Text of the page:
The United States weighed launching a cyber-attack to disrupt Libyan air defenses before the start of an air campaign against Muammar Qaddafi’s forces, officials said late Tuesday, as Qaddafi loyalists were still holding out in his home town, underscoring the challenges facing the country’s new leaders.
The assault would have hacked into the Qaddafi regime’s computer networks to cut links between early-warning radar and surface-to-air missiles threatening NATO aircraft, two defense officials said, confirming an account first published by The New York Times.
“A broad range of operations were considered,” a senior defense official told AFP.
But a cyber offensive was eventually ruled out and at no point was the administration “close to pulling the trigger,” said the official, who spoke on condition of anonymity.
U.S. officials and some military officers argued against a cyber assault out of concern it could set a dangerous precedent that could open the door to similar moves by other countries, including Russia or China, the Times reported.
Administration officials also had doubts whether the cyber offensive could be organized quickly enough and whether President Barack Obama had the legal authority to approve a digital attack without notifying Congress, said the Times, citing unnamed officials.
The Washington Post reported that the debate on a potential cyber attack never reached the White House and that officials concluded bombing air defense sites would be more effective.
The NATO-led air campaign began on March 19 and is still underway, though allied governments say they are close to wrapping up the operation now that Qaddafi is in hiding and his forces chased out of the capital Tripoli.
Military officers have declined to openly discuss the tools and methods at the disposal of a newly created U.S. Cyber Command, which is assigned the task of waging digital warfare.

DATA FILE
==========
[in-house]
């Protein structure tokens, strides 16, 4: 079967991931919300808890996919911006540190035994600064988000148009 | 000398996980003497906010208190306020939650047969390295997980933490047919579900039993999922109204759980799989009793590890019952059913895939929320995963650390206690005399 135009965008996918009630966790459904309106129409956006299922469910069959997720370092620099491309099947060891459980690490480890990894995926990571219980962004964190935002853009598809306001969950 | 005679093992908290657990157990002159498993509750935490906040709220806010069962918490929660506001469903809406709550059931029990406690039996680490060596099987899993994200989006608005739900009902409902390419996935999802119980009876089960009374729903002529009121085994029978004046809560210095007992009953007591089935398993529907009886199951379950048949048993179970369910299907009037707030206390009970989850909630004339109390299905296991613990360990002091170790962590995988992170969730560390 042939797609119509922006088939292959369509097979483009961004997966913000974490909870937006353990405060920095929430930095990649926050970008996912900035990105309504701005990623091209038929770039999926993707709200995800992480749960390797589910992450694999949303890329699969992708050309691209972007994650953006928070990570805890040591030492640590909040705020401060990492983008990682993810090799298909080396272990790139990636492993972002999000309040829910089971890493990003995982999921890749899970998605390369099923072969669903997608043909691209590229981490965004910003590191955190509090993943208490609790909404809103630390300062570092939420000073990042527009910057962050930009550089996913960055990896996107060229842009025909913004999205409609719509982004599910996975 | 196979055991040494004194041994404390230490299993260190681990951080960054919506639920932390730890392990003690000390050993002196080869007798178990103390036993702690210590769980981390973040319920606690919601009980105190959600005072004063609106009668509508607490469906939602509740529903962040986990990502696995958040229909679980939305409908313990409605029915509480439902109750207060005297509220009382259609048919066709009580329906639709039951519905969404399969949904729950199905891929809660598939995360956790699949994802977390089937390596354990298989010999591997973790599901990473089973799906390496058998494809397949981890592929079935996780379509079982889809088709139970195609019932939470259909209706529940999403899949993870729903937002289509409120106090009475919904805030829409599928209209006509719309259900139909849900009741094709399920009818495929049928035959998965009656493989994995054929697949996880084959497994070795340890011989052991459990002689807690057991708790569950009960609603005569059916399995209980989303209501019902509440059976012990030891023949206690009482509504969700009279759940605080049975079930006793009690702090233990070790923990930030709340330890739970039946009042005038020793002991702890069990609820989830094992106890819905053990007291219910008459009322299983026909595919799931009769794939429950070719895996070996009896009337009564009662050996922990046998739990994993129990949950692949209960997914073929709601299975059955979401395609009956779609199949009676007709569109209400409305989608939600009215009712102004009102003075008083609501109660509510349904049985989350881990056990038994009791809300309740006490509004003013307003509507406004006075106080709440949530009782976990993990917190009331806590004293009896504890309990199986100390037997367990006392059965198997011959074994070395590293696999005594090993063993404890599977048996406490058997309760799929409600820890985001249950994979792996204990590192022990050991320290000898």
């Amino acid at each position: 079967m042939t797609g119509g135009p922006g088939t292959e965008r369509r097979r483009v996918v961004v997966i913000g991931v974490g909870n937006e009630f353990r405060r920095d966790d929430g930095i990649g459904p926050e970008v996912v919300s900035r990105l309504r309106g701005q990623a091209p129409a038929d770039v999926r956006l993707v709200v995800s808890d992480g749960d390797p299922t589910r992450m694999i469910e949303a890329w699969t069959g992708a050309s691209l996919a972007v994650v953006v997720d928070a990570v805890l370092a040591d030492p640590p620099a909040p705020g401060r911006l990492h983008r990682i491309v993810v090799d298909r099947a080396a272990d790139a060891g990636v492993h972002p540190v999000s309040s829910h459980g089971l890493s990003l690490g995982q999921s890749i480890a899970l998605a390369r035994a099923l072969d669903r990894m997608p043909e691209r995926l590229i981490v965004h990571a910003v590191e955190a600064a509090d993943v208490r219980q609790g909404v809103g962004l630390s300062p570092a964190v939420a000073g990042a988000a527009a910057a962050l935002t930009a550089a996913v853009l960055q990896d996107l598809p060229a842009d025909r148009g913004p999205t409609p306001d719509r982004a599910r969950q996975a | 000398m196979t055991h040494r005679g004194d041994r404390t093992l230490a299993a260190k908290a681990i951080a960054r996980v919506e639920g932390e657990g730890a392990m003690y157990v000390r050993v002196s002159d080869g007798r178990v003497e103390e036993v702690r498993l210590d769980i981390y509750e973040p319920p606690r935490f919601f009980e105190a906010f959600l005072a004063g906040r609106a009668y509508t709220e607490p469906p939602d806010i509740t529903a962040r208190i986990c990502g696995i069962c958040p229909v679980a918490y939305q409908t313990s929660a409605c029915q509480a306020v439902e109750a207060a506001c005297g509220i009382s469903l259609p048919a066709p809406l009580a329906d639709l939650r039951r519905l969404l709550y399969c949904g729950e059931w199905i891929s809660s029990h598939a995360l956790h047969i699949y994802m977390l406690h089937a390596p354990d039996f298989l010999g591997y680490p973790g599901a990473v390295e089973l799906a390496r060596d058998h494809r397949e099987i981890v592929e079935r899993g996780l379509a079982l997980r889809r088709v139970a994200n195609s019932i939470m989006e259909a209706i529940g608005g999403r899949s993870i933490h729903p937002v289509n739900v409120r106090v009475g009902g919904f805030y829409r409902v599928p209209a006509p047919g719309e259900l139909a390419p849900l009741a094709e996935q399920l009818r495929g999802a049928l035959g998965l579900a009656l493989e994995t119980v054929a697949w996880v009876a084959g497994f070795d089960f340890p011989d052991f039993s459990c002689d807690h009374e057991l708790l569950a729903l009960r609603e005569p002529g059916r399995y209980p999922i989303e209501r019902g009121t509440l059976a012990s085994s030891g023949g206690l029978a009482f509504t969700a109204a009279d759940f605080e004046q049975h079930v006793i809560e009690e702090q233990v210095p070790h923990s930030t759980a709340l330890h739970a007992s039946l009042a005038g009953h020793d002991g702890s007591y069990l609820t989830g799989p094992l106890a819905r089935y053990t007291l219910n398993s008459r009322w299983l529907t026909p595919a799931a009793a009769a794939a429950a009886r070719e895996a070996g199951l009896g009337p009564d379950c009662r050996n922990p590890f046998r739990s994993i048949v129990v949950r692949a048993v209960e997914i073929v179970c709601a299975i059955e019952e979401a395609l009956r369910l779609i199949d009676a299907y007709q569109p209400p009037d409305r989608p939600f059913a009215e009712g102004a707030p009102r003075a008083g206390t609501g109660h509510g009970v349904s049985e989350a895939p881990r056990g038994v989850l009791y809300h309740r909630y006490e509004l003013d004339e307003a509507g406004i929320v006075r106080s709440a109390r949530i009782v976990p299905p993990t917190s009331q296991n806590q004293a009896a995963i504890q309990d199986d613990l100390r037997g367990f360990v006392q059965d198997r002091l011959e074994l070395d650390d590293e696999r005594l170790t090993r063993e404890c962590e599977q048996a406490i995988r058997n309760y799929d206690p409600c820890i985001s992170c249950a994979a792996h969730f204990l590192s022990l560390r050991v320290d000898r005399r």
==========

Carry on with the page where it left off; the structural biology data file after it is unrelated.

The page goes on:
Clinton hails “Libya’s victory”
U.S. Secretary of State Hillary Clinton hailed “Libya’s victory” during a visit to Tripoli on Tuesday but fighters loyal to Qaddafi were still holding out in his home town, underscoring the challenges facing the country’s new leaders.
Clinton was the most senior U.S. official to come to Tripoli since Qaddafi’s 42-year rule ended in August. Her visit was marked by tight security, reflecting worries that Libya’s new rulers have yet to establish full control over the country.
After meeting Libya’s de facto prime minister, Mahmoud Jibril, she spoke of the need to bring the powerful and heavily-armed regional militias that emerged from the war to oust Qaddafi under central rule.
“We are encouraged by the commitment of the National Transitional Council (NTC) to take the steps necessary to bring the country together,” Clinton said, according to reuters.
“I am proud to stand here on the soil of a free Tripoli and on behalf of the American people I congratulate Libya,” Clinton said. “This is Libya’s moment, this is Libya’s victory, the future belongs to you.”
NATO reiterated on Tuesday that its mission was very close to an end but said it was premature to set a timetable for a conclusion of its operations, which alliance officials expect to be announced in coming weeks.
NTC failure to capture Sirte
Nearly two months since capturing Tripoli, the NTC has stamped out most pro-Qaddafi resistance but has so far failed to capture Sirte, a city on the Mediterranean coast that Qaddafi made into a showpiece for his autocratic rule.
That failure has raised questions about the NTC’s ability to exert its authority over the entire country and postponed the launch of its promised democracy program.
NTC forces were a few days ago poised to declare victory in Sirte, but on Tuesday they were being forced to retreat in some places and taking intense fire from the dwindling force of Qaddafi loyalists boxed into a small area of the city.
At the eastern end of Sirte’s seafront, a Reuters reporter saw the spot where, an hour earlier, mortars had landed in a cluster of NTC fighters.
Thirteen of them were killed in the incident, witnesses said. Blood from one of the victims stained the steps of a nearby house.
In several places in the city, locations that a day earlier were firmly under the control of anti-Qaddafi fighters were too dangerous to access because of fire coming in from loyalists.
Sirte is now the last major Libyan town where pro-Qaddafi forces are holding out, after the other bastion of resistance, Bani Walid, fell to the country’s new rulers on Monday.
Another frustration for NTC leaders is that Qaddafi, wanted by the International Criminal Court on charges of ordering the killing of civilians, has not been captured. He is in hiding, possibly deep in Libya’s Sahara desert.
“We don’t know where he is but we hope he can be captured or killed soon, so you don’t have to fear him any longer,” Clinton said during a meeting with students at the University of Tripoli. “Then you have to move forward.”